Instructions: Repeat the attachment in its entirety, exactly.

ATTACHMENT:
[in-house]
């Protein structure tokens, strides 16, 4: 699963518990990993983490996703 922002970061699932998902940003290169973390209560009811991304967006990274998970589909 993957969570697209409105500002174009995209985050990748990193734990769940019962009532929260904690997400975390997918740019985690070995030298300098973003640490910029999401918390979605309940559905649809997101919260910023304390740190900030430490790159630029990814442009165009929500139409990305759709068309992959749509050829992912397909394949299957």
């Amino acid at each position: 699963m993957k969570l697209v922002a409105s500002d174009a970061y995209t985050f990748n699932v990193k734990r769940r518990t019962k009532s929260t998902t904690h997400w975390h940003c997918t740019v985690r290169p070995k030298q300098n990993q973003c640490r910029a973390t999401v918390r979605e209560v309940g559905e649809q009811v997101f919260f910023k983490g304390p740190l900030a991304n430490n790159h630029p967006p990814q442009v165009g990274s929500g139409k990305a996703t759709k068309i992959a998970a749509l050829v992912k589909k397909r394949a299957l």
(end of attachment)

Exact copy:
[in-house]
């Protein structure tokens, strides 16, 4: 699963518990990993983490996703 922002970061699932998902940003290169973390209560009811991304967006990274998970589909 993957969570697209409105500002174009995209985050990748990193734990769940019962009532929260904690997400975390997918740019985690070995030298300098973003640490910029999401918390979605309940559905649809997101919260910023304390740190900030430490790159630029990814442009165009929500139409990305759709068309992959749509050829992912397909394949299957």
């Amino acid at each position: 699963m993957k969570l697209v922002a409105s500002d174009a970061y995209t985050f990748n699932v990193k734990r769940r518990t019962k009532s929260t998902t904690h997400w975390h940003c997918t740019v985690r290169p070995k030298q300098n990993q973003c640490r910029a973390t999401v918390r979605e209560v309940g559905e649809q009811v997101f919260f910023k983490g304390p740190l900030a991304n430490n790159h630029p967006p990814q442009v165009g990274s929500g139409k990305a996703t759709k068309i992959a998970a749509l050829v992912k589909k397909r394949a299957l």